As you navigate through the academic year, review the appropriate tab below for useful tips and advice.
- Keep balance in your life. Your last two years at JHU will be memorable in many ways. Continue to fine-tune the balance of your academic life, social life, research, internships, and work. Be quick to ask for help, should you feel unbalanced or pulled in one particular direction.
- Plan an internship or research experience. Experience outside the classroom is critical for your future career and academic paths. Begin your internship search with the Career Center. Begin your research search with your faculty advisor, department director of undergraduate studies, or any faculty member with whom you have a great relationship.
Early Fall (September)
- Review your academic plan for the next two years. Verify that you will be able to complete your graduation requirements in the next two years.
- Review your GPA. If you’d like to turn around your GPA around, now is the time. You do not necessarily have to repeat courses to do so. Discuss strategy with an academic advisor.
- Ensure that your major and minor are listed correctly in SIS. Majors and minors must be declared in SIS. You may add a second major or minor, but second majors or minors should not limit your desired course selection. If you’ve enjoyed taking courses in another field of study and have been successful in these courses, then adding an additional major or minor might be right for you. Discuss your options with the Office of Academic Advising or meet with the director of undergraduate studies in that field. Future employers are only interested in your skills, not whether you have a particular major or minor. You only need one major to graduate.
- Cope with changing plans. It’s okay if you need to change your major or pre-med plans. Discuss your options with the Office of Pre-Professional Advising or Office of Academic Advising.
- Know important dates, deadlines, and policies. Know the deadlines to add, drop, withdraw, or change to S/U grading.
- Study abroad. Study abroad application deadlines for intersession or spring programs are very early in the fall semester, and summer deadlines are in the spring semester. Visit the Office of Study Abroad and schedule a meeting with a study abroad advisor to discuss all options.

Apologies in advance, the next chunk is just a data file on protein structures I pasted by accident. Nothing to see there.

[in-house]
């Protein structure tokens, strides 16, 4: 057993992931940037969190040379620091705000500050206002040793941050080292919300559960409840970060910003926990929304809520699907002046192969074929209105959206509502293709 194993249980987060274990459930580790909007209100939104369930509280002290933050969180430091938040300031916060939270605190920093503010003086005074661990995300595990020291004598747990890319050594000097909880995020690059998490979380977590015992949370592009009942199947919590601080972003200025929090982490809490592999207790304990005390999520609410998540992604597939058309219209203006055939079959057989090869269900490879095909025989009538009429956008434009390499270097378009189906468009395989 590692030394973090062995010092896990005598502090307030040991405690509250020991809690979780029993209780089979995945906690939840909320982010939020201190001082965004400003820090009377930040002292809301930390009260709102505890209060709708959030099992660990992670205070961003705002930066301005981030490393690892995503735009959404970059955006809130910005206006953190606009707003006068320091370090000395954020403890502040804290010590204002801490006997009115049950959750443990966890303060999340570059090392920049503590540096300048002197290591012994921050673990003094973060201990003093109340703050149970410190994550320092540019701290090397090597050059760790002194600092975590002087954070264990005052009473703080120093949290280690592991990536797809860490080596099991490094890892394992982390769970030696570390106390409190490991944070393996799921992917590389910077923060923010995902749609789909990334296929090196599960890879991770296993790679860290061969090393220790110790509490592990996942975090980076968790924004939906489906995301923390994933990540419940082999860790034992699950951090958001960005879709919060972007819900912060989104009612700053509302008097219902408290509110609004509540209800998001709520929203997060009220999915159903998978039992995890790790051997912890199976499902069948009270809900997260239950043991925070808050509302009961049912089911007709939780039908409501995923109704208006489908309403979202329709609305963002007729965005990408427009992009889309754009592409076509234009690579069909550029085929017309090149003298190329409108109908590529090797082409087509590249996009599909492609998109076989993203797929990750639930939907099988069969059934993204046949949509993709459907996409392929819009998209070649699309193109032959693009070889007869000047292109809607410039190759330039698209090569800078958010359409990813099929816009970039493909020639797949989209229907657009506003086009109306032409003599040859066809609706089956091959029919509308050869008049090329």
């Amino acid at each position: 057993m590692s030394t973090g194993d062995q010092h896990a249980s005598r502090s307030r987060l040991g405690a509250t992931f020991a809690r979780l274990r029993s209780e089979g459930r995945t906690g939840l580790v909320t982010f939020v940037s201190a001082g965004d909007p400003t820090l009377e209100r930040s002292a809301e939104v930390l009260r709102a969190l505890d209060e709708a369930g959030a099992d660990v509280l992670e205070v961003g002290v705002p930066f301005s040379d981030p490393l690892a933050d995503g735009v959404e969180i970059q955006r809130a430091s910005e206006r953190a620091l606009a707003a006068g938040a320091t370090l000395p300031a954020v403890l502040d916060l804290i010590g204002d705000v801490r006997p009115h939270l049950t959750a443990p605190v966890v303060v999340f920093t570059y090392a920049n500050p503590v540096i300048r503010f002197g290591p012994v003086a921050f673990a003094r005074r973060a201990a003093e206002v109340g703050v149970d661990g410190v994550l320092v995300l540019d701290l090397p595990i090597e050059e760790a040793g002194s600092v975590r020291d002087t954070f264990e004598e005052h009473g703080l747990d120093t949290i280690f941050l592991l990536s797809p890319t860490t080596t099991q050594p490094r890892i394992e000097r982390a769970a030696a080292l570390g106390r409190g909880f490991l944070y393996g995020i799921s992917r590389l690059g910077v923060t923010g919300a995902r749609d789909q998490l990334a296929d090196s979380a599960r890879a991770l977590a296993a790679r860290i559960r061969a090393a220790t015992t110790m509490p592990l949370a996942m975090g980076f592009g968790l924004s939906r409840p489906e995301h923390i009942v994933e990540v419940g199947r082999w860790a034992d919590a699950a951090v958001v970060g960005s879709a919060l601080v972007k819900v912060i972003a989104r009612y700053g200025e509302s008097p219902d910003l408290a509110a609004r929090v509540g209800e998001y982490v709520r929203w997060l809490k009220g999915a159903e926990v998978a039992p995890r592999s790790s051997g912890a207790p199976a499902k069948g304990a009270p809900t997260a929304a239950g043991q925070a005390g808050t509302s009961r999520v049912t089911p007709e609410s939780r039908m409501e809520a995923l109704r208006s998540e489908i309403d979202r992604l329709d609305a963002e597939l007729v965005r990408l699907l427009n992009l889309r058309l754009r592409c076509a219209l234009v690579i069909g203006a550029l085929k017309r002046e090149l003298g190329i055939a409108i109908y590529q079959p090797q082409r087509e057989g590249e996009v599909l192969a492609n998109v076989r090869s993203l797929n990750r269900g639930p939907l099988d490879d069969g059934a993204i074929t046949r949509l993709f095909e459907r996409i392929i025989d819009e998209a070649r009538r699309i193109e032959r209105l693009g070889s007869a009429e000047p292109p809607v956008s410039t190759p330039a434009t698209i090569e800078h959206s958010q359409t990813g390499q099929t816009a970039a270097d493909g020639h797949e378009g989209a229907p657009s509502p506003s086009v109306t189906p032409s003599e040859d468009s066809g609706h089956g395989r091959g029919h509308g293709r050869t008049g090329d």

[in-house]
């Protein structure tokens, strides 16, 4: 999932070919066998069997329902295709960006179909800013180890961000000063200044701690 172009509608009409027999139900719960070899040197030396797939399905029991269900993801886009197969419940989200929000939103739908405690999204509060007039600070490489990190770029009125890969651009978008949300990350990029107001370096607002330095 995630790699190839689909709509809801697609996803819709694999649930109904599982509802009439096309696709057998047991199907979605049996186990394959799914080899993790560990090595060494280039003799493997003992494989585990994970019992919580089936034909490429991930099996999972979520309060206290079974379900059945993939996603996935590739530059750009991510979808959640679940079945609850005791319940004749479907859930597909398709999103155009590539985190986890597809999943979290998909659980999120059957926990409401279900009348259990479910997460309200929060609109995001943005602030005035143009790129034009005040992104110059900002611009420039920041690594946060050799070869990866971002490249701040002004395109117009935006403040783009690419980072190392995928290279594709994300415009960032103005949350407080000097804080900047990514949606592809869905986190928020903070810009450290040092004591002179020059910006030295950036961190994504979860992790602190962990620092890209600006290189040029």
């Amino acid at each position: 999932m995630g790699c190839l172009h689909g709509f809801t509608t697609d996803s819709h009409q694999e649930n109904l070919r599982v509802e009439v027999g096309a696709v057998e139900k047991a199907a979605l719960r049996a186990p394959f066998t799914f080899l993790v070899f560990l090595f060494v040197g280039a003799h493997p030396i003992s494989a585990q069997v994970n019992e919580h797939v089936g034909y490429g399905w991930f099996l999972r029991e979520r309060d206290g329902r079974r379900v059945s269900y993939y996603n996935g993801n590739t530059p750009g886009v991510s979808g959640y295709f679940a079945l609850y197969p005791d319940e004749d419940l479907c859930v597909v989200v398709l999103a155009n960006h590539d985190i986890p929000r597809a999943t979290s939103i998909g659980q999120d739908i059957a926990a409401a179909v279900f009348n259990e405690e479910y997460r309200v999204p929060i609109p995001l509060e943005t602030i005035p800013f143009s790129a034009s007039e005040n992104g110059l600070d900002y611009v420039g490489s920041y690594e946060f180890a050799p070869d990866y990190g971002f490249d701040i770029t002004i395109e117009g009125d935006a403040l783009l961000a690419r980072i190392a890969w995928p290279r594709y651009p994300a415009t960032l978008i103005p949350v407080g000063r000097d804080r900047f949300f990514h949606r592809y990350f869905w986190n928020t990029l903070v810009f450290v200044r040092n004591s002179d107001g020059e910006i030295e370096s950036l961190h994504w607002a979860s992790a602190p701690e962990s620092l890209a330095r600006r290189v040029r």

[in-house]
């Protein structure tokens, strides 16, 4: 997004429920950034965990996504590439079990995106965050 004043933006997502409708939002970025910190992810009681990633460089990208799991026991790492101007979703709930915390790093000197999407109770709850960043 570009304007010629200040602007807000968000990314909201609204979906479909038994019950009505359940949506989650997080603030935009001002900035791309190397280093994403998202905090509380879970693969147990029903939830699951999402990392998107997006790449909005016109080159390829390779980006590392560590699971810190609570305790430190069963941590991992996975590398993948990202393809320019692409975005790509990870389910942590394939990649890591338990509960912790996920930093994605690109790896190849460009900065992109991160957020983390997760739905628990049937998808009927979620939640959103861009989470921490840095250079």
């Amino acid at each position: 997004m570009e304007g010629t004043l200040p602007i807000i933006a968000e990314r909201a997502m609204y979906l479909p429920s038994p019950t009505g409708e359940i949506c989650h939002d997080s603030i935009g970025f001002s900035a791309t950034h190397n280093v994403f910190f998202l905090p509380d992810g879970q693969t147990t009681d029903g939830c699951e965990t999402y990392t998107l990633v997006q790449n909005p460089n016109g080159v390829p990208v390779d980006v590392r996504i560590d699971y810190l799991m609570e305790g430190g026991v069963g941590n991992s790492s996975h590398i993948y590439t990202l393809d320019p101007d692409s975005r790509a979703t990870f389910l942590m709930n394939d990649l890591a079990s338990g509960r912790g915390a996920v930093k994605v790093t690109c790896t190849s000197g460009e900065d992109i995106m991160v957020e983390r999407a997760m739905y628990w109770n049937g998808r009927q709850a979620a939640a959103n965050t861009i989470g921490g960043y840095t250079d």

- Take on a leadership position in a campus activity or student organization.
Mid Fall (October)
- Build references. Get to know your faculty advisor, professors, university and community leaders, etc.
- Embrace your major. During your fall meeting with your faculty advisor, discuss whether you should peruse honors in your major and how to get the most out of your major experience.
- Listen to your instincts. Your instincts will help you know if and when you need to drop, withdraw, or S/U a course. They will also tell you when it’s time to ask for help.
- Handle stress. If you begin to experience stress, anxiety, or any cause for concern, meet with an academic advisor or stop by the Counseling Center at 3003 N. Charles Street, Suite S-200. In times of academic stress, you may need to further develop your study techniques. In times of emotional stress, you can learn effective techniques to cope better.
- Take an intersession course. You may still register if it hasn’t already started.
- Look for internships. Visit the Career Center to understand what services they provide.
- Complete junior clearance in early March. It is critical that you review your degree audit with both your major and minor faculty advisorsand apply to graduate. You must complete the junior clearance process before fall registration or you won’t be able to register.
- Take summer courses if needed. After completing junior clearance, you will know if summer courses are necessary. Check the JHU Summer website to see if what you need is offered at JHU, or to transfer courses from another university, submit the Permission to Transfer Credit Form.
- Make plans for after graduation. Talk to the Career Center about possible career paths, or talk to the Office of Pre-Professional Advising about medical or law school options. If you’re considering graduate school, talk to faculty in that field.